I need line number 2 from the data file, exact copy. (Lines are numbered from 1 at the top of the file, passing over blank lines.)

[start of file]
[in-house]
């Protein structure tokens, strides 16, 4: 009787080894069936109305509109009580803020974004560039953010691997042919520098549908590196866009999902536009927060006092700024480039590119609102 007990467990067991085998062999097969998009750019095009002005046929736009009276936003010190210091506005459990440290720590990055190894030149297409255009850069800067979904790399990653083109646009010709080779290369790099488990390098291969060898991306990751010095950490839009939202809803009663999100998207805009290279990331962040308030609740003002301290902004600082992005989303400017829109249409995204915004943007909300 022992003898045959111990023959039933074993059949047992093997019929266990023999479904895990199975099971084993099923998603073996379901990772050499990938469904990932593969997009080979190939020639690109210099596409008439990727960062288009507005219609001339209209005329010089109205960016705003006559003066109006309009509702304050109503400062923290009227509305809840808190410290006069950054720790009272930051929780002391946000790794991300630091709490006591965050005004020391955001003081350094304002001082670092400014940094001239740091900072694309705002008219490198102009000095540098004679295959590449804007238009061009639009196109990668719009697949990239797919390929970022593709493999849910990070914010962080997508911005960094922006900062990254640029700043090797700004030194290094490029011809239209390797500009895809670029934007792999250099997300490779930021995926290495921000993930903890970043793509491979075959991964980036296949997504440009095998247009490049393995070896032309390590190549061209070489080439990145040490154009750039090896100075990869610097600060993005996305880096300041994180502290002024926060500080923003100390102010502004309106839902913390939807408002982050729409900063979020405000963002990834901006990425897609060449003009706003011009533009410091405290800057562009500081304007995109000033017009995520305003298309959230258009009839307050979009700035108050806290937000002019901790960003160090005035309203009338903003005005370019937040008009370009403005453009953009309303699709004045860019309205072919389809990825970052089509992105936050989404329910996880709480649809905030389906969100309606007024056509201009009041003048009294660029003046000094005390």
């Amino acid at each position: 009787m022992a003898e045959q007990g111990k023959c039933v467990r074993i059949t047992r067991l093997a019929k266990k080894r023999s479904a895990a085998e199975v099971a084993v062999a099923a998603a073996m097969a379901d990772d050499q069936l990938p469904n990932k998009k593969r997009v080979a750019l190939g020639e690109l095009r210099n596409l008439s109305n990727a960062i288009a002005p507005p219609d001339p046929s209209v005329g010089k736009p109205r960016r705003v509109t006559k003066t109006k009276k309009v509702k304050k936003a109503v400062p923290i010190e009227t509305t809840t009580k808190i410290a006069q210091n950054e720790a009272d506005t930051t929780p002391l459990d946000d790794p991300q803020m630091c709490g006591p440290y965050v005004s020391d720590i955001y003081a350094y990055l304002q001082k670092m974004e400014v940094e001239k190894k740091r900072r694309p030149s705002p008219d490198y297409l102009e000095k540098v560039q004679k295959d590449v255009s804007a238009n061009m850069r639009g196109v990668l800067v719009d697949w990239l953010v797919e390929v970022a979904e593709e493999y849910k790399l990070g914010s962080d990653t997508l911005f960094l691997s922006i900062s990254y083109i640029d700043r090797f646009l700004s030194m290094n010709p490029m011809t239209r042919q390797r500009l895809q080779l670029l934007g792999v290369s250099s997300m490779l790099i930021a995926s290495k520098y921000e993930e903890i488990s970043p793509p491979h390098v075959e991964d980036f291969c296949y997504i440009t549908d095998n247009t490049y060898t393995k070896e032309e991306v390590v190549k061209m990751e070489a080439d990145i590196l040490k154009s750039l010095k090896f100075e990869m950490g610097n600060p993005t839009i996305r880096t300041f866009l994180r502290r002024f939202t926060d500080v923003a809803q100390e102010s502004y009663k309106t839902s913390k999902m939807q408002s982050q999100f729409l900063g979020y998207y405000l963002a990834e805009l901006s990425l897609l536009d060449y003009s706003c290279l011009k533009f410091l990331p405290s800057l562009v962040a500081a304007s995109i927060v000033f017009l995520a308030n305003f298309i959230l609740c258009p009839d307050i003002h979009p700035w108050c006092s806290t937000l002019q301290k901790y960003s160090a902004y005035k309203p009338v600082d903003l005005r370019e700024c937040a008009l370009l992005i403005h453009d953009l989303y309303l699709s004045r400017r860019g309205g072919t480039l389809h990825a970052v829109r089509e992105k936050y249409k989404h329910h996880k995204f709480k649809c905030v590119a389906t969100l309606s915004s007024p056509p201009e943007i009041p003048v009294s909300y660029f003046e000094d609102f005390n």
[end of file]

């Protein structure tokens, strides 16, 4: 009787080894069936109305509109009580803020974004560039953010691997042919520098549908590196866009999902536009927060006092700024480039590119609102 007990467990067991085998062999097969998009750019095009002005046929736009009276936003010190210091506005459990440290720590990055190894030149297409255009850069800067979904790399990653083109646009010709080779290369790099488990390098291969060898991306990751010095950490839009939202809803009663999100998207805009290279990331962040308030609740003002301290902004600082992005989303400017829109249409995204915004943007909300 022992003898045959111990023959039933074993059949047992093997019929266990023999479904895990199975099971084993099923998603073996379901990772050499990938469904990932593969997009080979190939020639690109210099596409008439990727960062288009507005219609001339209209005329010089109205960016705003006559003066109006309009509702304050109503400062923290009227509305809840808190410290006069950054720790009272930051929780002391946000790794991300630091709490006591965050005004020391955001003081350094304002001082670092400014940094001239740091900072694309705002008219490198102009000095540098004679295959590449804007238009061009639009196109990668719009697949990239797919390929970022593709493999849910990070914010962080997508911005960094922006900062990254640029700043090797700004030194290094490029011809239209390797500009895809670029934007792999250099997300490779930021995926290495921000993930903890970043793509491979075959991964980036296949997504440009095998247009490049393995070896032309390590190549061209070489080439990145040490154009750039090896100075990869610097600060993005996305880096300041994180502290002024926060500080923003100390102010502004309106839902913390939807408002982050729409900063979020405000963002990834901006990425897609060449003009706003011009533009410091405290800057562009500081304007995109000033017009995520305003298309959230258009009839307050979009700035108050806290937000002019901790960003160090005035309203009338903003005005370019937040008009370009403005453009953009309303699709004045860019309205072919389809990825970052089509992105936050989404329910996880709480649809905030389906969100309606007024056509201009009041003048009294660029003046000094005390």